HPL is the name given to the in-house, cross-platform 3D game engine that empowers the games released by Frictional Games. It is written in C++, with three versions released thus far.
In general terms, a game engine is the software portion of a game that enables and manages several aspects of a video game, in order to run on a computer or a dedicated game console, such as:
- Graphics: light and shadow management, visual effects such as SSAO and radial blur, camera perspective, texture rendering and interaction with graphic APIs such as OpenGL in order to accelerate calculations using available hardware.
- Scripting on scenario objects and events.
- Enemy AI management.
- Sound management, generation, panning, post-processing, mixing and other tasks.
- Memory allocation and management for the duration of the execution of the game.
- Processing of player's input from mouse and keyboard so these reflect in actions inside the game.
And other necessary tasks during game's execution.
In older game generations (circa 1980's), games were usually written as a whole contained program, and reutilization of parts of the code from one game into another was rarely seen (one case being the NES game Kid Icarus using Metroid's engine, although this is more of an exception). During the 1990's decade and later, a trend began with companies like iD Software and their game Doom (ran with their idTech engine) to create a game and reuse its underlying framework in others games with minor tweaks and enhancements, giving birth to the modern concept of game engines.
Building a game engine from scratch can take considerable amounts of time and resources, to the point that several companies have chosen to license one for their games from another company, thus it can be considered that Frictional Games making their own engine as quite a remarkable feat, especially when taking into account that this is an independent company, with no support from powerhouses like Electronic Arts or Ubisoft for example.
Industry Standards Support Edit
HPL supports the following cross-platform libraries:
- OpenGL, for graphics rendering and display.
- OpenAL, for audio rendering and playback.
- Newton Game Dynamics, for realistic physics simulation and interaction.
The first version was created in December 1994 as a 2D game engine for a college thesis, to run a game called Energetic in 2005. It was eventually overhauled to accommodate 3D graphics and the first demonstration of its capabilities was the Penumbra Tech Demo. An open-source, GPL V3-licensed version of HPL 1 was released on May 12th, 2010.
HPL 1 was used in these games:
In 2010, Penumbra: Overture was included in the Humble Indie Bundle, an initiative to sell bundle games and raise funds for charity. Once it reached the $1 million milestone, the source code from Overture as well as some modding tools were released under the GNU General Public License.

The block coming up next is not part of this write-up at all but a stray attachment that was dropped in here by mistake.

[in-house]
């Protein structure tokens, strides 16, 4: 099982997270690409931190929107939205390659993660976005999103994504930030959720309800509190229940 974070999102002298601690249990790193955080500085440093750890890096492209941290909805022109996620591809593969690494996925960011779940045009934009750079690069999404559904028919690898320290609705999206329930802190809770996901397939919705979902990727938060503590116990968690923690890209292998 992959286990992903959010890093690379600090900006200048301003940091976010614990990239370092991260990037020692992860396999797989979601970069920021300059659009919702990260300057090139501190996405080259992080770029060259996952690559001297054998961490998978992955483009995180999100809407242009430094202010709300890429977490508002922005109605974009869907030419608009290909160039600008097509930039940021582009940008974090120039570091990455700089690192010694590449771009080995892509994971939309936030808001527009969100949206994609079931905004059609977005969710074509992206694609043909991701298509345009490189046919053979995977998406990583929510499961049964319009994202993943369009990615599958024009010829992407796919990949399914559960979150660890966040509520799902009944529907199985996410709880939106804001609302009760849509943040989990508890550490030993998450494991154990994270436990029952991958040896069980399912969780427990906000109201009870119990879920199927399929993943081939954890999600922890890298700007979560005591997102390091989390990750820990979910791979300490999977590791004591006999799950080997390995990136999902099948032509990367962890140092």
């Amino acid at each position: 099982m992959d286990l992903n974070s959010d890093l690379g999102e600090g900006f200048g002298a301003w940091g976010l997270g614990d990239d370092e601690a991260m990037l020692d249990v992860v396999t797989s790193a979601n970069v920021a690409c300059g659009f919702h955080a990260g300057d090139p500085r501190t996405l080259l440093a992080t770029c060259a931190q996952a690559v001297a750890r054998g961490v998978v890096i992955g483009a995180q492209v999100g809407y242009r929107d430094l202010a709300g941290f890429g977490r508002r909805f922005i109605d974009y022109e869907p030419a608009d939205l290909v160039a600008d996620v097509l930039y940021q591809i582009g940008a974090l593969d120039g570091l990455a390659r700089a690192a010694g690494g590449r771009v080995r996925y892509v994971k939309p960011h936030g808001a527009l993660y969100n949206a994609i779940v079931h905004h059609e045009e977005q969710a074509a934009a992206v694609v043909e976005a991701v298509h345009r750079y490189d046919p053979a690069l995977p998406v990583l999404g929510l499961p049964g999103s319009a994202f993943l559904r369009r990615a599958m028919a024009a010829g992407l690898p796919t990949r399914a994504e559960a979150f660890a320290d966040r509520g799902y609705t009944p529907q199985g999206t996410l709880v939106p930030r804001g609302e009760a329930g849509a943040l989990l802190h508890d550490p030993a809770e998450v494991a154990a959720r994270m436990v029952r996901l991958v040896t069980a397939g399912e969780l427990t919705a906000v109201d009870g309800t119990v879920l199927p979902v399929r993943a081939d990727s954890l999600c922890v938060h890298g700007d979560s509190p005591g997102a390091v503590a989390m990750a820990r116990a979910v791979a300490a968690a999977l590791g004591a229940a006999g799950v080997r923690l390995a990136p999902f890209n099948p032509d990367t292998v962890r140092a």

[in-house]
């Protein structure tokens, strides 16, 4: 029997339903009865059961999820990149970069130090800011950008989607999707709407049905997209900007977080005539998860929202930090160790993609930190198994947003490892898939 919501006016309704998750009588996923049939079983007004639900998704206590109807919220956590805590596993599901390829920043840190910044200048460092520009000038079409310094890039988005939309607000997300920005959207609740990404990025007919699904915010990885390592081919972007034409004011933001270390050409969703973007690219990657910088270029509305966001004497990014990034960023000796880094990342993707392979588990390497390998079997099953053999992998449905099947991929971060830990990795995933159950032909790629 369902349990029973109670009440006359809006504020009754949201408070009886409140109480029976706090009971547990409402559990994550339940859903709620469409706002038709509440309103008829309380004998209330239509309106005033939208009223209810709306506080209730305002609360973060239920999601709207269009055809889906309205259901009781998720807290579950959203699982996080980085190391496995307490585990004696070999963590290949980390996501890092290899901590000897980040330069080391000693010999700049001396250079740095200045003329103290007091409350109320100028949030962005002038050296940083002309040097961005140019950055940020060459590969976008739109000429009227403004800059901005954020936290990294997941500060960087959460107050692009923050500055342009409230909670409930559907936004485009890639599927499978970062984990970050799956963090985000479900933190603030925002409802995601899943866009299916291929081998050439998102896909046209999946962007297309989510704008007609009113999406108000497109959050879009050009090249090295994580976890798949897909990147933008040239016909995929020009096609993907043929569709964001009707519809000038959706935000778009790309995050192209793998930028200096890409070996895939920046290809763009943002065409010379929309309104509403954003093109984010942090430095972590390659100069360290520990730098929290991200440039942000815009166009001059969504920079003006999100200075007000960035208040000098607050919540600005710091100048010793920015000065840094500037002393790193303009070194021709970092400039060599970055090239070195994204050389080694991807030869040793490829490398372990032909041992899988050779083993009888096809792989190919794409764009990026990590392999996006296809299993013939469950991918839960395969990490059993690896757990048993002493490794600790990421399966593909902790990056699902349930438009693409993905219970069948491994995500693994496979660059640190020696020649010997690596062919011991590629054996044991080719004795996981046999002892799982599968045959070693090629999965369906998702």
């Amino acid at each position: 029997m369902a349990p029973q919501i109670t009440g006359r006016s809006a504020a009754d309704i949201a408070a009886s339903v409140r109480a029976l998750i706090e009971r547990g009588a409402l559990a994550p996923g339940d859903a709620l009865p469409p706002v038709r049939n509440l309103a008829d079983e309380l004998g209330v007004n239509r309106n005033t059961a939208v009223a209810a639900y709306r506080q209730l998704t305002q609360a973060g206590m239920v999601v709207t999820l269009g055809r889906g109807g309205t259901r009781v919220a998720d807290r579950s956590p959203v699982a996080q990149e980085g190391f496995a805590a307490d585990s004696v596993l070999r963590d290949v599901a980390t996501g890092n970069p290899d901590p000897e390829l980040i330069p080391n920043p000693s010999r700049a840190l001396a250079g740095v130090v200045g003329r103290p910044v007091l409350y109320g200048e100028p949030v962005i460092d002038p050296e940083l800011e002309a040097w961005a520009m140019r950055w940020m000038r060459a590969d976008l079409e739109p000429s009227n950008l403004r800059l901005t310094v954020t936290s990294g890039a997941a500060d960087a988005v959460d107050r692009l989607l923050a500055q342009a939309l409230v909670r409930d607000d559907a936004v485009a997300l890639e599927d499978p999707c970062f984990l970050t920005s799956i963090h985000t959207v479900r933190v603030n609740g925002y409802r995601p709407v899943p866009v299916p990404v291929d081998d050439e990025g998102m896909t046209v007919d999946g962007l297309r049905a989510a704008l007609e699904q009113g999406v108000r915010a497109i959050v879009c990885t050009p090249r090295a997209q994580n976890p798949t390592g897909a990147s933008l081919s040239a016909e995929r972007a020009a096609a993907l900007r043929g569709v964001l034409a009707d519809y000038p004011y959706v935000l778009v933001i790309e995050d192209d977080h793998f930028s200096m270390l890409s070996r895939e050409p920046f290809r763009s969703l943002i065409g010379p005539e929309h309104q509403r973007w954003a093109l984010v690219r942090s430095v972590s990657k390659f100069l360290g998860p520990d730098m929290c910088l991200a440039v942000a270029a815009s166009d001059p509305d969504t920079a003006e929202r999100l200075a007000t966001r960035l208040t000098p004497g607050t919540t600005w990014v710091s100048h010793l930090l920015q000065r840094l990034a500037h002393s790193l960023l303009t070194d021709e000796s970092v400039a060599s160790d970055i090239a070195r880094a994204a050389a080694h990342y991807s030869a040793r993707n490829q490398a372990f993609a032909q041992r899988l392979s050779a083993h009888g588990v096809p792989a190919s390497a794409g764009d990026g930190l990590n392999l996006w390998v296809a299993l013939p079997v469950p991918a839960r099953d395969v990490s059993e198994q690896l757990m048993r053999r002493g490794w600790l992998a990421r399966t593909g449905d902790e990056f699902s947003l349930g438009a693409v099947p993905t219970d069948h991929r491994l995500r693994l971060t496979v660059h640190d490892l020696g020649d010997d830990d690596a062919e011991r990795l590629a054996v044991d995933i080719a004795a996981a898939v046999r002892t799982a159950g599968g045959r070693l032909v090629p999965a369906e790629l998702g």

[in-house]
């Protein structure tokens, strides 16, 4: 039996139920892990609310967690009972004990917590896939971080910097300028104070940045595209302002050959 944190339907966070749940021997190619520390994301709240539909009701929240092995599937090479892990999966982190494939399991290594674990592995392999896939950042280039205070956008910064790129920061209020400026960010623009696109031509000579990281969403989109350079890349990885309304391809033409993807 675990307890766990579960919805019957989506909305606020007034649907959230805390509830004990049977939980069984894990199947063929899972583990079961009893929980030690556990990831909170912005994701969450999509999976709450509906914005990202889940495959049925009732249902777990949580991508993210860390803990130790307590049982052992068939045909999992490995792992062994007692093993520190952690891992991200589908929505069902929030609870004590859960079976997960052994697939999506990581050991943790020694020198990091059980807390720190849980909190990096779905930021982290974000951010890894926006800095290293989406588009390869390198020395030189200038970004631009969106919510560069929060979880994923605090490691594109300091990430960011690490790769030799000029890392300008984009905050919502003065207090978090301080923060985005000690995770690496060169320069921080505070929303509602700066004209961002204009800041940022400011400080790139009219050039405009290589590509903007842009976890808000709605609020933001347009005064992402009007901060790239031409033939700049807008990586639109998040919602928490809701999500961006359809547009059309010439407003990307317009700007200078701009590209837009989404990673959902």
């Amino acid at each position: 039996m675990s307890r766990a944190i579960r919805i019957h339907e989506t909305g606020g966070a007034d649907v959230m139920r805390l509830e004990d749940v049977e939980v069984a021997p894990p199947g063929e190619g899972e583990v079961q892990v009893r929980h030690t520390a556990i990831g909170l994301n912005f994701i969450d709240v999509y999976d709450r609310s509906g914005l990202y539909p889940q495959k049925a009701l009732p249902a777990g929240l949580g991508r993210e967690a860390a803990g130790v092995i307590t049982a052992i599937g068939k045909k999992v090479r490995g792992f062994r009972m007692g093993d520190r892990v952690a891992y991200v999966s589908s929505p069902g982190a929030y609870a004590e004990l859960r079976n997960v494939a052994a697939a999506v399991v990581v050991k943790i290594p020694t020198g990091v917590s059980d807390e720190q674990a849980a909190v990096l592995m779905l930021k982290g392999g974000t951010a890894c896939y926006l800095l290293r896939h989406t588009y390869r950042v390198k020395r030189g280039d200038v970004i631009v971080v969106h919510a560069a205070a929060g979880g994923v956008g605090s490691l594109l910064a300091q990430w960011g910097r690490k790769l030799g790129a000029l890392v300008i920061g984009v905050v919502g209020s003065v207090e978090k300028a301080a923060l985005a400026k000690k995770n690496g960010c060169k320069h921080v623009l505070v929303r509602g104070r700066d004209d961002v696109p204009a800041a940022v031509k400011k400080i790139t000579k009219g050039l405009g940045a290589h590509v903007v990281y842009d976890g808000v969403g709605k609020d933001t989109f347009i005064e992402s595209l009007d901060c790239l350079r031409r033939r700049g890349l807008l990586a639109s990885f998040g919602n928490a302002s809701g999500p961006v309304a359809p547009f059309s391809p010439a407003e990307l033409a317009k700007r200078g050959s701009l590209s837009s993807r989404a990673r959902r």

The second version of the engine received several technical upgrades. While the first one used a portal system to do occlusion culling (a process which determines what objects should be culled, and which should not), HPL 2 uses a dynamic culling system technique called Coherent Hierarchical Culling. Other enhancements included are support for SSAO and shadow maps instead of shadow stencils, allowing for more realistic environmental light and shadows, rising the minimal hardware requirements to run when compared to previously released HPL games.
HPL 2 was used in these games:
The third version of the HPL engine includes features such as global sunlight along with shadows, allowing fully lit outdoor scenes, a feature not implemented in previous versions, and in-engine terrain generation and dynamic terrain LOD. HPL 3 was used in Frictional Games' existential science fiction horror game, SOMA.
While HPL1 - mainly due to time and personnel unavailability constraints - did not have any major modding tools from Frictional, HPL2 received several more tools and documentation available in this regard.
Available tools consist of a Level Editor, a Model Editor, a Particle Editor and a Material Editor, with a dedicated wiki containing instructions on the use of said tools.
Custom Stories in Amnesia: The Dark DescentEdit
These modding resources enabled players to create mod maps and levels for Amnesia: The Dark Descent called "Custom Stories" in-game, some of them with remarkable craftsmanship displaying elements such as new, original game stories, new items with special properties, custom maps, custom voice records for Notes and Quotes, custom Loading Screens and even new 3D models imported into the game.
Currently, Frictional Games' Forums host dedicated sections where creators and players of these Custom Stories can gather and showcase their work, as well as discuss the development and provide feedback on them.
- The engine received its name after initials from the name of the American horror, fantasy and science-fiction writer Howard Phillips Lovecraft, popularly known as H.P. Lovecraft, whose work is a strong inspiration for the crew at Frictional Games.